The recent law containing important climate provisions, the Inflation Reduction Act, was an unexpected step forward after years of delays and backtracking in climate policy. But fighting for the virtues of the ecological status game prevents the adoption of more ambitious – and necessary – climate policies at all levels of government.

How to get out of the impasse?

We have to accept that our adversaries care about the environment. Because they do. They just do it differently.

Research shows that liberals are more willing than conservatives to make sacrifices to protect the environment, regardless of how calls for environmental protection are framed, so their respect for conservative ways of being caring about the environment would not be a setback.

Liberals could make a significant contribution to environmental protection by respecting the way Conservatives care about the environment. And conservatives need to stop making fun of green consumption.

Efforts to reduce consumption take time, money and effort. To accuse someone of hypocrisy is to hold them to an impossible standard – as we can see in “The Good Place”. Because of the way we work, heat, cool and power our homes and travel from place to place, each of us uses resources from the environment in everything we do.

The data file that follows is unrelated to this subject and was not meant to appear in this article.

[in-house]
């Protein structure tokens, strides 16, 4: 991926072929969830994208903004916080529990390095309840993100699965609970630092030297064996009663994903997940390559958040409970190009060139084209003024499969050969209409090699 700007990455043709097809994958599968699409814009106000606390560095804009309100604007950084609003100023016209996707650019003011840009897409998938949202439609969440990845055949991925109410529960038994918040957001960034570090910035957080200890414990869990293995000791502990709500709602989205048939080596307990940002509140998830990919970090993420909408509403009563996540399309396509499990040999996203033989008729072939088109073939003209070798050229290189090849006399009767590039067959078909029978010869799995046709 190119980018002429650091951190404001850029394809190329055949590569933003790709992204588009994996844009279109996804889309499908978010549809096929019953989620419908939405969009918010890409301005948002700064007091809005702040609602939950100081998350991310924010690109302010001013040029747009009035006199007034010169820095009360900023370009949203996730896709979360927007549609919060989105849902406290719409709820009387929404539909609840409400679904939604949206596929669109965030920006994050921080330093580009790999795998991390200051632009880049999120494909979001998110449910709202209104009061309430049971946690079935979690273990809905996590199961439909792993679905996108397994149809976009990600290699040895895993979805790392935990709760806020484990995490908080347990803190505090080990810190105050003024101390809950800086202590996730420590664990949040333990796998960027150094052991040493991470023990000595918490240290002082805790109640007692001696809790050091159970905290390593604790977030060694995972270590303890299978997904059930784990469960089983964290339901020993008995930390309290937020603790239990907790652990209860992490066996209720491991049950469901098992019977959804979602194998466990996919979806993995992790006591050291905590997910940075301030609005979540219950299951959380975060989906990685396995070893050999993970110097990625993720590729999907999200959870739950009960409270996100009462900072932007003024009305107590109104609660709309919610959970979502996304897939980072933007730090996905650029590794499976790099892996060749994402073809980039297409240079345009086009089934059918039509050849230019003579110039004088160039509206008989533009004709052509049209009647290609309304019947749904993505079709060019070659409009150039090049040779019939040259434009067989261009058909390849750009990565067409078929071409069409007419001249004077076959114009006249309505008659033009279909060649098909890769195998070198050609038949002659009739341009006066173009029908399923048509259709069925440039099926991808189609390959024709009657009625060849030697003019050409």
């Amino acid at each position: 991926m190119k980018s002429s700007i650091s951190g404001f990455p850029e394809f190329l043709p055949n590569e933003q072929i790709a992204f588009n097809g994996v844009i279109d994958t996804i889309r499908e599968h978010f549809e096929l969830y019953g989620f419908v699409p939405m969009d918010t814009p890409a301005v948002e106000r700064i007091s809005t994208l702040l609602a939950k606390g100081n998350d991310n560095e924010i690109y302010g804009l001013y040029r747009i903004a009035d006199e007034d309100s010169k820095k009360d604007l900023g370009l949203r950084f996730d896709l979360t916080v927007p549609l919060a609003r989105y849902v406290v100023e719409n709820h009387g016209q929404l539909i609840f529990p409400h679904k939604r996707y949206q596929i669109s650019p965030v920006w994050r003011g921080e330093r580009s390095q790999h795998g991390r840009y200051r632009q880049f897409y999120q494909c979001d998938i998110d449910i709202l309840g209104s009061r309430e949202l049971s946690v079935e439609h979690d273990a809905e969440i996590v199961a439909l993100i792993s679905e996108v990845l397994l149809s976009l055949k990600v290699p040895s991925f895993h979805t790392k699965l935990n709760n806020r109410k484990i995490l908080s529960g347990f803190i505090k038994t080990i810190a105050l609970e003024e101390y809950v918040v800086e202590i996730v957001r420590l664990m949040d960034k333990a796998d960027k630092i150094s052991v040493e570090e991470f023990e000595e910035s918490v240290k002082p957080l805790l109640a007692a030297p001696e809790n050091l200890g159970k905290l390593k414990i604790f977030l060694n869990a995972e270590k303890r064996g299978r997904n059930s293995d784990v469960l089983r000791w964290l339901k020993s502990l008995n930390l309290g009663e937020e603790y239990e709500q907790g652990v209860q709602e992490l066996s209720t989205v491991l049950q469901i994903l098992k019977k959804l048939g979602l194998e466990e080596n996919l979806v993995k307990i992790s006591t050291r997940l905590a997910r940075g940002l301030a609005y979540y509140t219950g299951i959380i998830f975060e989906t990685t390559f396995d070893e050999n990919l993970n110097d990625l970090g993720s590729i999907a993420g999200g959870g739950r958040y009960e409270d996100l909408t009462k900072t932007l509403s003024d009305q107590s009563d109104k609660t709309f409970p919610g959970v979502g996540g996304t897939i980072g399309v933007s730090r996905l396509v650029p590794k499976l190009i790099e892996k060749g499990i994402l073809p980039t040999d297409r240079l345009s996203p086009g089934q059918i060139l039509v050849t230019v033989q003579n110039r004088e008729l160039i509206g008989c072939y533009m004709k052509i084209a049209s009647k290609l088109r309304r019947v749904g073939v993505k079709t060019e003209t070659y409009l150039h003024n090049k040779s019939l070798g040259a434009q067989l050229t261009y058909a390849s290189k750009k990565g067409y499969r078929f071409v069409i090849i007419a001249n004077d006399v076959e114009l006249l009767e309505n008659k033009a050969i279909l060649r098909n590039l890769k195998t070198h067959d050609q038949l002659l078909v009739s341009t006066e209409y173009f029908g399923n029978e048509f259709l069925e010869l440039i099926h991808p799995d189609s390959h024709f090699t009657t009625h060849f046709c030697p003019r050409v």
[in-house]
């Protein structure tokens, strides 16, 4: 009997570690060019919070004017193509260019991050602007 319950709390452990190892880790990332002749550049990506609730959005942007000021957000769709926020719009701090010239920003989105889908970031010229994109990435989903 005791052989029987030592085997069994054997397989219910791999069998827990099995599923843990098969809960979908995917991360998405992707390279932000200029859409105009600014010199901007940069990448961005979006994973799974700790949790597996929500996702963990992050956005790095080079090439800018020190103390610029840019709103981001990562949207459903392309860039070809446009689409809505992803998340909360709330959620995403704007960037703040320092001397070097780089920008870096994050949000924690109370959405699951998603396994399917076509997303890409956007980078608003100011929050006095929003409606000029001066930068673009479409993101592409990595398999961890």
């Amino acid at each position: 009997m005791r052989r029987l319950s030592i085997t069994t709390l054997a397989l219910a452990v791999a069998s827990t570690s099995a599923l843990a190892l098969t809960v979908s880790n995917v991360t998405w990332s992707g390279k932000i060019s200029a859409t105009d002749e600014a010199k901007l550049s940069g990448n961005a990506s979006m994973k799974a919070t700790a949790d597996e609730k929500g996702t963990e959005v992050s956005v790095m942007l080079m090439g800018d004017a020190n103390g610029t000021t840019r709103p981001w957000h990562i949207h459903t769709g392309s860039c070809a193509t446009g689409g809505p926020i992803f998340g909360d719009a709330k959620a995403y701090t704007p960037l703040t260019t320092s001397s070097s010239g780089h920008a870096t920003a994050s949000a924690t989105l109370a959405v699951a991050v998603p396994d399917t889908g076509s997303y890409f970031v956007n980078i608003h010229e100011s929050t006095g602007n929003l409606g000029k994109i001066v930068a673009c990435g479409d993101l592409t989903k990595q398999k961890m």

Efforts to reduce our impact should not be mocked but respected and valued.

As long as our society is organized in such a way that we consume resources – water, forests, fish, minerals, fossil fuels, etc. – at the current rate, we will exceed the carrying capacity of the Earth and undermine the survival of our own and many other species.

Civil society must be a strong and united voice to demand and participate in changing the way our society interacts with the environment. Each of us can play a role in achieving this goal by respecting the various ways of caring for the planet.

Emily Kennedy is Associate Professor and Associate Head in the Department of Sociology at the University of British Columbia (UBC) and author of the recently published Eco-Types: Five Ways of Caring about the Environment (Princeton University Press).